Thanks to a study conducted by Judith Owens ’80, associate professor of pediatrics at the Alpert Medical School, more high schools could push back their daily schedules to better accommodate their students’ sleeping patterns.
Owens conducted an experiment at St. George’s School in Newport, R.I., a private coeducational high school where, until the beginning of the 2009–10 school year, classes began at 8 a.m.
The faculty at St. George’s was skeptical at first, Owens said, but she presented biological evidence that supported a later start. The school agreed to begin classes at 8:30 a.m. for the fall semester and to monitor the change’s effects on the students and their academic performance.
Owens kept track of reports of tardiness, visits to the health center and academic performance. The results were such that by the end of the semester, Owens said, nobody wanted to switch back to an 8 a.m. starting time.
The head of school, Eric Peterson, contacted Owens after hearing about the positive results of starting classes later each morning at Deerfield Academy in Massachusetts, Owens said.
Owens’ colleague, Professor of Psychiatry and Human Behavior Mary Carskadon, began studying the teenage sleeping pattern extensively in the ’90s.
Owens said the results of Carskadon’s work inspired her to aim for a practical purpose in her research.
“My dream would be to develop a toolkit for schools that has all the factual information, that has an evidence base, that has information about different ways of doing this,” Owens said. At the onset of puberty, children start to get tired two hours later due to a delay in their bodies’ natural production of melatonin, Carskadon’s research found.
At demanding schools, such as St. George’s, students stay up late to try and get their work done, Owens said.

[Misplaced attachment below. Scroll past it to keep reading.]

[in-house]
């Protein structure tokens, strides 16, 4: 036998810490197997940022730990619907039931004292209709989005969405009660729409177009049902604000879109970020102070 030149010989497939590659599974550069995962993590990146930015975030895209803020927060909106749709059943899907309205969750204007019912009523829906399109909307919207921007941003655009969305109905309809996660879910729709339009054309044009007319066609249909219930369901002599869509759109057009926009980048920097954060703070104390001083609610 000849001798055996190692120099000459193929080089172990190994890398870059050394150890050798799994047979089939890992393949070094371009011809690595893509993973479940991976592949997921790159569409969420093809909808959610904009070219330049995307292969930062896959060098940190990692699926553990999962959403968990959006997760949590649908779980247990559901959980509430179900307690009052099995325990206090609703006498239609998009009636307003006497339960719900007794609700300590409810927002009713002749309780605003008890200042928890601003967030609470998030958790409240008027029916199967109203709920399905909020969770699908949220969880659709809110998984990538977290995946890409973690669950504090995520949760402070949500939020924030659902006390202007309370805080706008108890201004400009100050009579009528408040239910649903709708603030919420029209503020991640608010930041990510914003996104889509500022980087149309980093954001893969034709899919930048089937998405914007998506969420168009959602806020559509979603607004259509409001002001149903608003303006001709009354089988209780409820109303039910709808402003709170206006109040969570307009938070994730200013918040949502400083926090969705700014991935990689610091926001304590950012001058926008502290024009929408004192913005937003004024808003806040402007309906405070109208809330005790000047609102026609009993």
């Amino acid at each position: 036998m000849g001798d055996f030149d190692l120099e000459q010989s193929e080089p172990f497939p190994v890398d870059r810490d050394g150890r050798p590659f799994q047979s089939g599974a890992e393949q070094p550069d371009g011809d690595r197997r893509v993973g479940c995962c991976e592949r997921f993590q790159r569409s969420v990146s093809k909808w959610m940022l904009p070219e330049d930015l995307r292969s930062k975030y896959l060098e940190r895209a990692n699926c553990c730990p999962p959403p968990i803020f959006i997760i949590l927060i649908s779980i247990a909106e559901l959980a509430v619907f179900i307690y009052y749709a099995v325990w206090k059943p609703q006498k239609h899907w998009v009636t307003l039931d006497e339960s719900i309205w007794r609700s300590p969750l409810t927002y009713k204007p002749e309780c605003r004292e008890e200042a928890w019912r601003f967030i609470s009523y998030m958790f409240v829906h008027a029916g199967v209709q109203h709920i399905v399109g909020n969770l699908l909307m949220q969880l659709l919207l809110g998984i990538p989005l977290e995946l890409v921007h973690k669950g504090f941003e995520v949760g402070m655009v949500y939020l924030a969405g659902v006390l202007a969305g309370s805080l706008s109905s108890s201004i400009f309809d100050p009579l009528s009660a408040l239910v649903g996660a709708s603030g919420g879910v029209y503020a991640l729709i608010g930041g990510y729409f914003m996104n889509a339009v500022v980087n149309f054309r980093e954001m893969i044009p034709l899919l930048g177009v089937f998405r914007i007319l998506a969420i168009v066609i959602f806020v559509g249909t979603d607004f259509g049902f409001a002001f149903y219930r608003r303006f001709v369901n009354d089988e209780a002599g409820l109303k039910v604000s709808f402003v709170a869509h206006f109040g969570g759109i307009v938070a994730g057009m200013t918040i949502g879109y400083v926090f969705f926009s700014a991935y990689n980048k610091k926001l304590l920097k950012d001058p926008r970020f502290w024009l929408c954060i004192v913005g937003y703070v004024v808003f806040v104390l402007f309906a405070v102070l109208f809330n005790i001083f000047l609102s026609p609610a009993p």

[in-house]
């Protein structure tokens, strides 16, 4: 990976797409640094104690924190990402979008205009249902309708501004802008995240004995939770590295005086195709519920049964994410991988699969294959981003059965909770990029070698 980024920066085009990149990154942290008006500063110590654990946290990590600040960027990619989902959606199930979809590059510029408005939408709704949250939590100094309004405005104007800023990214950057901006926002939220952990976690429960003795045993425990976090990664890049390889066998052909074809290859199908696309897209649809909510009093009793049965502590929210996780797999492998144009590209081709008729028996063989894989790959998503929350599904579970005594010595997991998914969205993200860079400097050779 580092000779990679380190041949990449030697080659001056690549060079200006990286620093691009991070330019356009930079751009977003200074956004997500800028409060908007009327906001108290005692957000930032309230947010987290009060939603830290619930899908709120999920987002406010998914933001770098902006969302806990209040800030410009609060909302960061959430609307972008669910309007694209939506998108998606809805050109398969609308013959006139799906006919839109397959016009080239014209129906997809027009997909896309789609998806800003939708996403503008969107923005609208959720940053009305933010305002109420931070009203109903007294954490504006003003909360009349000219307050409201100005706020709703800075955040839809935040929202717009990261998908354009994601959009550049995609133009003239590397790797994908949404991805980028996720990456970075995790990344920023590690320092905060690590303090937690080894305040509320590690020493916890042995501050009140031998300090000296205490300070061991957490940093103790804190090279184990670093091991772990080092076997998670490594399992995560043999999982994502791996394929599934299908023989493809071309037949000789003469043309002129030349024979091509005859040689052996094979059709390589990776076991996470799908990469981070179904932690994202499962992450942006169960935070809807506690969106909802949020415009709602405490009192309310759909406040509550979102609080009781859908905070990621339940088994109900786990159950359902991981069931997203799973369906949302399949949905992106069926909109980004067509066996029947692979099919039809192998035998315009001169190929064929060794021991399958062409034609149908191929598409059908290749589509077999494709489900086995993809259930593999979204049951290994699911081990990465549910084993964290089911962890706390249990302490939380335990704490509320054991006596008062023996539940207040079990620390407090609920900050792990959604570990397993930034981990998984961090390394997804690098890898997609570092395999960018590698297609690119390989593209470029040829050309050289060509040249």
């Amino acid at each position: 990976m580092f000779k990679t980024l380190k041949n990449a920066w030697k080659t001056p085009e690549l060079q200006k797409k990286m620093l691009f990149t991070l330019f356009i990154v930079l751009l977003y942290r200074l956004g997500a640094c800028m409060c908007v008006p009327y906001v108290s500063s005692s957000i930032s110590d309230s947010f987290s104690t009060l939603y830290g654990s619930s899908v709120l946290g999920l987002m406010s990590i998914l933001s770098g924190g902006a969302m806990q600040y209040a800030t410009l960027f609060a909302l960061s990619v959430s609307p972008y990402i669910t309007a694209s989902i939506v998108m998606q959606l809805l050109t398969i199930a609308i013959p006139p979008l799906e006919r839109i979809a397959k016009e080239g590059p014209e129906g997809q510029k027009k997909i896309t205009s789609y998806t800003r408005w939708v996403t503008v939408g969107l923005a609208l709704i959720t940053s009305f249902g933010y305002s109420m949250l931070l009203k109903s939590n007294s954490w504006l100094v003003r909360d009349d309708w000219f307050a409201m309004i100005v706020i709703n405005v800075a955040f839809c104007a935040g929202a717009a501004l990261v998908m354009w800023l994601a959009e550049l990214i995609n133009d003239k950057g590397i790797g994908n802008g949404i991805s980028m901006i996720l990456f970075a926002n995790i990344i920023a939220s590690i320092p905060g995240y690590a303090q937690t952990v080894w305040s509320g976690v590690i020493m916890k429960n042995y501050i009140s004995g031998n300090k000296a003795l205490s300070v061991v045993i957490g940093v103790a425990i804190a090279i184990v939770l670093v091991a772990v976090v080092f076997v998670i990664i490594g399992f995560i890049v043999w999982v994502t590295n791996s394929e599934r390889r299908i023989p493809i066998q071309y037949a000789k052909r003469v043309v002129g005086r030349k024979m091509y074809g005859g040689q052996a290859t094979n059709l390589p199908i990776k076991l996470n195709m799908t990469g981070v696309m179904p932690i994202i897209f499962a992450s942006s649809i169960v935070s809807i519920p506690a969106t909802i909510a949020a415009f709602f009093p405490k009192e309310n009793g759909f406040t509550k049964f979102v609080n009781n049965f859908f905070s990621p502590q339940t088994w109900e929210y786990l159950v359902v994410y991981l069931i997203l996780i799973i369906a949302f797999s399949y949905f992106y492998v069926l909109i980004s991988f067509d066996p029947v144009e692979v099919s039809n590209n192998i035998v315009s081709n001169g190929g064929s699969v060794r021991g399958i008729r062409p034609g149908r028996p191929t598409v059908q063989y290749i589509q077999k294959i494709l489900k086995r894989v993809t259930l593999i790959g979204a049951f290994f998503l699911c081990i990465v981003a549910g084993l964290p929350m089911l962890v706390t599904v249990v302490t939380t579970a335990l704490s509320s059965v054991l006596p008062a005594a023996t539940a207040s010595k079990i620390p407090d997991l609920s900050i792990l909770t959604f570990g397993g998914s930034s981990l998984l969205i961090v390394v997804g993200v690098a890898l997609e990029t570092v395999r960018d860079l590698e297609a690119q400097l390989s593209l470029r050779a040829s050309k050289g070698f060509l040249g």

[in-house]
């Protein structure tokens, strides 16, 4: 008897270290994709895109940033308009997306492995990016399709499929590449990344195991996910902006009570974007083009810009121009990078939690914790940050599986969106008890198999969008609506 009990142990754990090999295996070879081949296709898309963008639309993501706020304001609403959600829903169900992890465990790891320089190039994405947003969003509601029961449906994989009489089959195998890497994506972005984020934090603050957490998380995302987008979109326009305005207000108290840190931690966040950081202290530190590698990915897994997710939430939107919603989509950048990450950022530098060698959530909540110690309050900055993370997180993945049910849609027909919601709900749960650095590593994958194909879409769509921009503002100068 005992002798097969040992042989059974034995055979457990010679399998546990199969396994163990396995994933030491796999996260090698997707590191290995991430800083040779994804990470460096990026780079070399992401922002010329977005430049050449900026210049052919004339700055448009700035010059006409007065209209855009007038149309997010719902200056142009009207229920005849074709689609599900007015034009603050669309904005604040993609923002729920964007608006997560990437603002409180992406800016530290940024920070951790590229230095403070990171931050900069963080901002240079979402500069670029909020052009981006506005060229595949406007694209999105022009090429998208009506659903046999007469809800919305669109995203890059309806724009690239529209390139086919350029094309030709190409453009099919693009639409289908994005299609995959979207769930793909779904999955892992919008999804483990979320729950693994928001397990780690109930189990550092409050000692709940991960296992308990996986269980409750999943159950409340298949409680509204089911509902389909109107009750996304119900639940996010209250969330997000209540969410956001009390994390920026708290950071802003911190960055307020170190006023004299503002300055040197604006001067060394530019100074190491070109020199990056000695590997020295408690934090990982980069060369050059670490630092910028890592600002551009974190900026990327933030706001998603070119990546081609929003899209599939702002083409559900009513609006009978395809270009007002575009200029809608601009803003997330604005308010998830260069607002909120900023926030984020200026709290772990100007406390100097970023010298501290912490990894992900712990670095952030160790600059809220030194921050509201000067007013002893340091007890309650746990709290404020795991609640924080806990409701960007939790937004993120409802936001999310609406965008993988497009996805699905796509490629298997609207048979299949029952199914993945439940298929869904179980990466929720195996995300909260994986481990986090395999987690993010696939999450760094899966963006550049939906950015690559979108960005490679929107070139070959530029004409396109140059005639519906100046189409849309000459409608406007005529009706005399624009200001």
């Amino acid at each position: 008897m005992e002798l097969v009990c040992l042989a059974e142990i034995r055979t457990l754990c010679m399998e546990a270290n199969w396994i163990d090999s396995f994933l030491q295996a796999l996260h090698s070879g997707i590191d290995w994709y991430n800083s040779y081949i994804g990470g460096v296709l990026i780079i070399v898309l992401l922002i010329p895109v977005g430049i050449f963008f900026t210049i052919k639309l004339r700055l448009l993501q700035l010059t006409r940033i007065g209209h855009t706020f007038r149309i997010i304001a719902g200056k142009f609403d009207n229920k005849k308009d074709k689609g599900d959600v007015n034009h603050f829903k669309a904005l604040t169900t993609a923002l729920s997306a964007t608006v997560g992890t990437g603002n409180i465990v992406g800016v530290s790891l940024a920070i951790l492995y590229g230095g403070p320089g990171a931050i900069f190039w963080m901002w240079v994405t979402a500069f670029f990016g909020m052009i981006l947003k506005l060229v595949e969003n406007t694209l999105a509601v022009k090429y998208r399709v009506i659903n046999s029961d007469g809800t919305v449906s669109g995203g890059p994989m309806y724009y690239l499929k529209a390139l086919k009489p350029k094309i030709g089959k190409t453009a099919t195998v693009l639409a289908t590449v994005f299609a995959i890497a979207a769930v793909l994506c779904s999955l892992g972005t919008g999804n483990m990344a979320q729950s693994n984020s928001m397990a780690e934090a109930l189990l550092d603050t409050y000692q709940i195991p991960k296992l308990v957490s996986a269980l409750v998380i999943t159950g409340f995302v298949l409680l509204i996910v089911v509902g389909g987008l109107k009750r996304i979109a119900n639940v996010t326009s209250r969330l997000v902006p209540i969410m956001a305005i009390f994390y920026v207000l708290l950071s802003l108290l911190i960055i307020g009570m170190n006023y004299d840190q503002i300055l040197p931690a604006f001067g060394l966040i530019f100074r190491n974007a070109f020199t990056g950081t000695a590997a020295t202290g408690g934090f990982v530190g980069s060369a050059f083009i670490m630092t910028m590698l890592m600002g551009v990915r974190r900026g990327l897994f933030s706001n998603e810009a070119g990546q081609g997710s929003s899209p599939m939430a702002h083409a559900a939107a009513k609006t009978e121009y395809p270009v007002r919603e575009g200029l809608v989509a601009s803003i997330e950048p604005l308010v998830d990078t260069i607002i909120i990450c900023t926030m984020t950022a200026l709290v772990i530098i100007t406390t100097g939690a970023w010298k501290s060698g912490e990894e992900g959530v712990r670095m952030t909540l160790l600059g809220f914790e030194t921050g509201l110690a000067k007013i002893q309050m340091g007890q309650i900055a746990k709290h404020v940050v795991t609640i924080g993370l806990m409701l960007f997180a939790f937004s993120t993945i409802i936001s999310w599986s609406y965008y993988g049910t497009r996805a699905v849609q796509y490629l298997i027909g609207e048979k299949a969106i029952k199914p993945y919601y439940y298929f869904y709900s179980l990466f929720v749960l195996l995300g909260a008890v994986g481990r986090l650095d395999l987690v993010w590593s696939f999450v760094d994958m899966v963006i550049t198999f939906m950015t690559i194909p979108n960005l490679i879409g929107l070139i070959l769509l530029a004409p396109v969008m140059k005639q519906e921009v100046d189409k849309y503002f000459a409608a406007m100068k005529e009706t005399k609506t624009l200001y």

But instead of taking advantage of the extra half-hour by going to sleep later every night, students at St. George’s reported going to bed 18 minutes earlier on average after the scheduling shift, according to a Sept. 17 article in the Philadelphia Inquirer. They also said they felt more motivated and experienced fewer symptoms of depression.
Owens said most high school and college students need eight to nine hours of sleep each night.
“Their academic performance, their health, their mood — all of these things are intricately tied to getting enough sleep, and you really are sacrificing important parts of your quality of life by not getting enough sleep,” she said.
Owens’ findings at St. George’s supported the results of her previous research as well as Carskadon’s. But the endorsement of professional organizations, such as the American Academy of Pediatrics, will be necessary before more schools make similar schedule changes, she said.
“The more we can get the backing of groups like this, I think it will lend credibility to our efforts and hopefully bring this issue to the attention of the school administrators who need to be aware of this being an option,” she said.
Ultimately, Owens said, she hopes changes will occur on the regional and state level.
“We need to approach this on both an individual school system level and a policy level,” she said.